Sandy • Every day, David Stokoe walked into the board room of the real estate company where he worked, took his seat at exactly 9 a.m. — having a penchant for punctuality — and declared to his colleagues: “Today is great because I choose to make it great.”
When Stokoe started that ritual on his first day there three years ago, Michael Carter remembered laughing at how goofy it was. “That was so weird,” he whispered to a realtor next to him. “Who is this weird dude?”
But Stokoe kept saying it anyway. And Carter, who stood outside RANLife Home Loans on Monday evening, said the positive saying slowly grew on him. Now he’ll miss hearing it. He repeated the line as he pounded his chest like Stokoe used to and choked back tears.
The roughly 100 people in the crowd put a fist to their chests, too. They came here to remember Stokoe, who police say was killed last week while attempting to evict tenants at a Salt Lake City apartment.
Friends and family and coworkers stood outside of his office in Sandy as it lightly snowed, telling stories about the confident and charismatic broker who liked to buy the worst looking buildings and make them beautiful. They talked about how he could remember everyone’s name — and their wife’s name and their kids’ names and their dog’s name. They joked about his funny quirks, how he couldn’t dance, loved the movie “Gladiator" and was full of positive quotes.
They helped one another light candles and hugged each other when their sobs blew them out. Mostly, they just tried to console one another, tried to choose to make it great in memory of Stokoe.
“I’m just grateful for every moment that we shared,” Carter said.
Stokoe, 40, likely died Thursday when he went to an apartment near 900 East and Princeton Avenue in Salt Lake City to talk to the residents there about moving out as they had discussed. By Friday night, police learned, he had never left the building.
Officers found his body in a semi-hidden crawl space and began searching for the tenants. They later arrested Manuel Velasquez, 31; Jessica Reese, 38; and Diana Hernandez, 30. Velasquez and Reese, who were renting the apartment, told police they had felt Stokoe was “overstepping his legal rights by entering” without their permission.
Velasquez said he got in a fight with Stokoe and shot him multiple times. Reese and Hernandez allegedly helped him hide the body.
The death has stunned the community.
Stokoe’s friends said at the vigil Monday that he was the kindest man they knew, someone who had worn out his copy of “How to Win Friends and Influence People” from how much he’d read it. They don’t understand why anyone would want to hurt him.
“He treated me like a princess,” said his wife, Nikki, who walked through the crowd to hug and greet people there and to tell them about the blind date 16 years ago when she first met Stokoe. “He was the most amazing husband and father.”
Stokoe, she said, would wake up every day at 5:30 a.m. to go to the gym with their oldest son, 13, and play basketball. Then he drove their four kids to school, enjoying the time to talk to them and sing along to the radio together. “We were No. 1, always,” Nikki Stokoe said.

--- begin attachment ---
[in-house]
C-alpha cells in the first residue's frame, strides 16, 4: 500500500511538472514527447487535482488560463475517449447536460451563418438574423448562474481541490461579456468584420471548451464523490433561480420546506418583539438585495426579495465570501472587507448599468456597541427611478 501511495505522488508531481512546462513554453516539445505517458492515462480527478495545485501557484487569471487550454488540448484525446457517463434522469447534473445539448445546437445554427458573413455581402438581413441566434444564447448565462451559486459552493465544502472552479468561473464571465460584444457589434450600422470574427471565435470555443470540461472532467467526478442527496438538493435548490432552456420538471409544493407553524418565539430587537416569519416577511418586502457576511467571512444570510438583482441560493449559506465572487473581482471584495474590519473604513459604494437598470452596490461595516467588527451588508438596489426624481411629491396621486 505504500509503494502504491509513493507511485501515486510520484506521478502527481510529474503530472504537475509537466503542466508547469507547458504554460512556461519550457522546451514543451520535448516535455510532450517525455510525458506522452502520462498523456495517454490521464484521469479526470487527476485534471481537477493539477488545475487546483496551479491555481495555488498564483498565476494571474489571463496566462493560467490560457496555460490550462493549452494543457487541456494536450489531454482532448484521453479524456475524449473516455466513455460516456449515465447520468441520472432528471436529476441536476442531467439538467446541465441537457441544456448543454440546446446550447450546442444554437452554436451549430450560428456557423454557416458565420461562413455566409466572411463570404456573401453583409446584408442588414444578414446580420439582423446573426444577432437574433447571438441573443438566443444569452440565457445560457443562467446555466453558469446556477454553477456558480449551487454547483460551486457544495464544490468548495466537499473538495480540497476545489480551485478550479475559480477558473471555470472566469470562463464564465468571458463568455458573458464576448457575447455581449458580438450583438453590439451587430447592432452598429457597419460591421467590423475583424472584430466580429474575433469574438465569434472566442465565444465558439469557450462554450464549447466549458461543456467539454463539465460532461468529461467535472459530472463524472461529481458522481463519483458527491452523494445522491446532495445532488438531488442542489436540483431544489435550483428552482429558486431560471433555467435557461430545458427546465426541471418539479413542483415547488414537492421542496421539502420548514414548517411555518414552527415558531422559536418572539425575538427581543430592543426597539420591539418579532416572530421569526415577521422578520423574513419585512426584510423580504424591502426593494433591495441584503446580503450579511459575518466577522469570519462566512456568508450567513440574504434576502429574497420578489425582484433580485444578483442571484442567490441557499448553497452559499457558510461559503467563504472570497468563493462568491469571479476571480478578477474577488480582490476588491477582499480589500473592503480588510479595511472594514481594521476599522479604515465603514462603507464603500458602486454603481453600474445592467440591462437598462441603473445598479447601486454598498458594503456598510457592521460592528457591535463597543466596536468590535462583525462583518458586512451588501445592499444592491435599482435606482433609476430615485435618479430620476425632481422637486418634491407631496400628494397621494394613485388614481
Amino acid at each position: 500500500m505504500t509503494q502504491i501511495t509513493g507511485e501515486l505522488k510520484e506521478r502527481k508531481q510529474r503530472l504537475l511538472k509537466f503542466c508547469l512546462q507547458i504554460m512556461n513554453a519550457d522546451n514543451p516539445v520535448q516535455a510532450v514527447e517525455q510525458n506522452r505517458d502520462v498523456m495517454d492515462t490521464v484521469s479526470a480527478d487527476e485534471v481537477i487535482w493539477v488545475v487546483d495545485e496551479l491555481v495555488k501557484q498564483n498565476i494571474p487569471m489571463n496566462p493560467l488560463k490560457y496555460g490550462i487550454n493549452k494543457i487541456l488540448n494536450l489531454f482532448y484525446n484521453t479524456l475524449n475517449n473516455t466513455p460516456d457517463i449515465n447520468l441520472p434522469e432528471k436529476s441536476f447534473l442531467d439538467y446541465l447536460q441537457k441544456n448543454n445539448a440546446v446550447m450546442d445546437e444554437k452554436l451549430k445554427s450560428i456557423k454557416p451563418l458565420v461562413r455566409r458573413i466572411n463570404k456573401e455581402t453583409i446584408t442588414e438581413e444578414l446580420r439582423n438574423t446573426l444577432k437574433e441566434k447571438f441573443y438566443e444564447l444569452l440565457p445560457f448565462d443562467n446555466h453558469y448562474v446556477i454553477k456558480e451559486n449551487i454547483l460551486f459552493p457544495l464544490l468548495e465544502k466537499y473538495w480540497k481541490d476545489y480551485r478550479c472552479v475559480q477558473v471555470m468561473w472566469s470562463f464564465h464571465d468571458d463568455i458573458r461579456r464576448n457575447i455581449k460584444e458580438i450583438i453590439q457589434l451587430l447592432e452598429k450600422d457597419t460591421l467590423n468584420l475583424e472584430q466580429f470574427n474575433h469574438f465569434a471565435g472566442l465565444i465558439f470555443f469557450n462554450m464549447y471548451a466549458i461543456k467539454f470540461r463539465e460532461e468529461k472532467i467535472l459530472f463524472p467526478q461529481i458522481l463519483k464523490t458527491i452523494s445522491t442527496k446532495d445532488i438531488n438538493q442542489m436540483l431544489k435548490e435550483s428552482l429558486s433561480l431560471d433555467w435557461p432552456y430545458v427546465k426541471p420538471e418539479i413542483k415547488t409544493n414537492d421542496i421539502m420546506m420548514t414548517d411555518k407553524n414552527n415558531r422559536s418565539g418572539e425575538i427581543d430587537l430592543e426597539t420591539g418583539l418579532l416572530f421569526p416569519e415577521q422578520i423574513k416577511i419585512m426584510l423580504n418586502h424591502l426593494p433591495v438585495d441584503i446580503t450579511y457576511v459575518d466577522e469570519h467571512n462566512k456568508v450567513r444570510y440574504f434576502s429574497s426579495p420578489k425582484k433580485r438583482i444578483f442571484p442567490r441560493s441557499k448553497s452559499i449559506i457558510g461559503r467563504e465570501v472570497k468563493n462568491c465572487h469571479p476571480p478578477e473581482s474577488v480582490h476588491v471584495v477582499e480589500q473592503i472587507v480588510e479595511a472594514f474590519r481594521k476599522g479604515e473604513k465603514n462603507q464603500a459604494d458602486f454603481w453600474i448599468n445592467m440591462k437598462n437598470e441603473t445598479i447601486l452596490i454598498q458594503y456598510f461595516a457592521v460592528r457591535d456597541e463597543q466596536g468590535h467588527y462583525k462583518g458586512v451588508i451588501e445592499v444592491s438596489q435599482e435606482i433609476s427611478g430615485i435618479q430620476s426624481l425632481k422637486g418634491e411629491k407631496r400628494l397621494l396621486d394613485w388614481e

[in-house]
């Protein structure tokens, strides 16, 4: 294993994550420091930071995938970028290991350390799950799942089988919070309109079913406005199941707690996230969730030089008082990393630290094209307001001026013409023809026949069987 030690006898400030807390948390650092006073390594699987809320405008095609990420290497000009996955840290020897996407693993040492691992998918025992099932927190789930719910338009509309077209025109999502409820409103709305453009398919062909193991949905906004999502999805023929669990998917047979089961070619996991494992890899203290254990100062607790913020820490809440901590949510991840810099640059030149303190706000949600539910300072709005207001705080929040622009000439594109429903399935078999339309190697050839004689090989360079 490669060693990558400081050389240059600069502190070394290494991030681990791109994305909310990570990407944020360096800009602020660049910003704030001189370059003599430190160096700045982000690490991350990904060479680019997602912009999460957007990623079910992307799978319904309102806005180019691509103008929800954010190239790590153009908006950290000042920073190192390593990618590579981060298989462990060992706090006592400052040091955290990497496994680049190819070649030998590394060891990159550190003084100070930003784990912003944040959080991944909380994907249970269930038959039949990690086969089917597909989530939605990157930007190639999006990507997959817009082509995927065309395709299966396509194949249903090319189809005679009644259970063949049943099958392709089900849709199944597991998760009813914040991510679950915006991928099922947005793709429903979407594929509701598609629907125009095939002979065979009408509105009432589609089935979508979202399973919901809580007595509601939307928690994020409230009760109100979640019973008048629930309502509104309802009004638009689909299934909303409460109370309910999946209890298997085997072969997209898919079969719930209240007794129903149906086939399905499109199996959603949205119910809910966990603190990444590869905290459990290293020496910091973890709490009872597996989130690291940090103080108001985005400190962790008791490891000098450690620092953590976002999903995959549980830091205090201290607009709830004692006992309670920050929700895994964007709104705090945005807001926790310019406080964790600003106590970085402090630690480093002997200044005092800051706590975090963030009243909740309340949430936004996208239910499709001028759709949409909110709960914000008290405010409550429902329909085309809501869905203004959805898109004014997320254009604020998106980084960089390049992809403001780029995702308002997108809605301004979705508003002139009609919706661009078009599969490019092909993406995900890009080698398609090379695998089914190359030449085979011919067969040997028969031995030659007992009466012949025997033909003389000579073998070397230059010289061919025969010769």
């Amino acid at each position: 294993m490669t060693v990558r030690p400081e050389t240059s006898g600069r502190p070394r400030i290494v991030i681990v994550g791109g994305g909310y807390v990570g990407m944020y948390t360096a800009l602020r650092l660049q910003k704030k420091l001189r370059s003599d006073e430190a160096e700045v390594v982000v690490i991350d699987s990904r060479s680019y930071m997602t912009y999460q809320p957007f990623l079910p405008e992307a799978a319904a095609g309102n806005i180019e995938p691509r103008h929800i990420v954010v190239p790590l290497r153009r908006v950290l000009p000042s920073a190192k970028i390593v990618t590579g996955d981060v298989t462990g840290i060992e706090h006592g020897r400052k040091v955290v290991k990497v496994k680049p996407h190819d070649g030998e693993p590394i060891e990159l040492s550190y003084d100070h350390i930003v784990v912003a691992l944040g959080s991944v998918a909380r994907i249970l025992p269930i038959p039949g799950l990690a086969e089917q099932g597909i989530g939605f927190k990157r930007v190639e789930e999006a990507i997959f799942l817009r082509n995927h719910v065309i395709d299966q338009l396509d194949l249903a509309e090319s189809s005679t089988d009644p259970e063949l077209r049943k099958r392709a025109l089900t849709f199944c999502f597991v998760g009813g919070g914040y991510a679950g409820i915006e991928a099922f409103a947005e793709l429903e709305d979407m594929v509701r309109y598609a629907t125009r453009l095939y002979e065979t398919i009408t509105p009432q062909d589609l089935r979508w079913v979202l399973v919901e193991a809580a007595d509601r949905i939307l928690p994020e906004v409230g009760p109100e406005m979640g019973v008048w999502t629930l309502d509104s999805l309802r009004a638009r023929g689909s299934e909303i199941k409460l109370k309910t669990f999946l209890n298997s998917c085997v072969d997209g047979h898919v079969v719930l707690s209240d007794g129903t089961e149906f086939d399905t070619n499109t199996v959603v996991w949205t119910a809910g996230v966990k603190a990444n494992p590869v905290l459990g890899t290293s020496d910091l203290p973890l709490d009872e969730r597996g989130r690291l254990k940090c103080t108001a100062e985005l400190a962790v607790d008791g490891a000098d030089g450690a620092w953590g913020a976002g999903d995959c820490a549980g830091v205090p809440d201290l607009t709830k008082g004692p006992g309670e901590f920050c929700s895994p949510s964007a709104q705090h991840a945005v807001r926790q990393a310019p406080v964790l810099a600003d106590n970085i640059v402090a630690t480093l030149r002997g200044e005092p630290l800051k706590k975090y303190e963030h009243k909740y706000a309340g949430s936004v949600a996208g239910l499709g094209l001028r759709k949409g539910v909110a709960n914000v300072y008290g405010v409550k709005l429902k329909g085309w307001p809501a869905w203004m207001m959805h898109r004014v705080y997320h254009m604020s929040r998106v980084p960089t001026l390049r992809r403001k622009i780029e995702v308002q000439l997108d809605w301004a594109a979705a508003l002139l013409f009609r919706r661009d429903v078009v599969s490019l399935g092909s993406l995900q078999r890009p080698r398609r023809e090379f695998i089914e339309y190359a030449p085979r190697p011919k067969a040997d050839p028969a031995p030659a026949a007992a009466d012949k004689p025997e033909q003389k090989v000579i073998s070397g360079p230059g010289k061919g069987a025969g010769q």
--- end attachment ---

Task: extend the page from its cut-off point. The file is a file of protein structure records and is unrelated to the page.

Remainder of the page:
Joe Tomsich, his brother-in-law, said Stokoe introduced people in the nicest ways. “Here’s Joe,” he recalled Stokoe saying once. “He’s a rock star.”
Shaun Rasmussen, who met Stokoe when they were in fourth grade, said they remained friends as adults because Stokoe cared so much about relationships. “The guy was full of life.”
The group of mourners stood outside for an hour with their stories and their cries turning into white puffs of steam in the freezing air. They pulled black jackets with real estate logos tight around them. They wiped tears with mittens and scarves. They stood in the parking lot where Stokoe pulled in every weekday morning at 8:55 a.m. and watched their reflections in the mirrored windows where he’d check his teeth before opening the door.
One man pulled out his phone and played a video that showed Stokoe missing a putt on a golf course and then dancing.
“He has no rhythm,” Nikki Stokoe responded with a laugh. Her son stood nearby, clinging to a candle under the company’s neon red sign.
Greg Walker, CEO of RANLife, choked up telling a story about how he walked past Stokoe giving a motivational speech once and heard him ask the audience with serious concern: “Are you drinking enough water?” Others talked about how he loved listening to Tony Robbins on tape, making goals and working hard. Rasmussen said he was always riding motorcycles. Neil Stokoe, his brother, said he loved his Mormon faith and served a mission in England.
“I idolized him,” he said. “Absolutely his death was a shock. But he was so positive, it’s overshadowing that shock and that hurt.”
Nearly everyone shared one of the positive sayings that Stokoe used to repeat. “Focus and finish,” said his wife. “I am a champion,” added Carter. A few noted, “Be comfortable being uncomfortable.”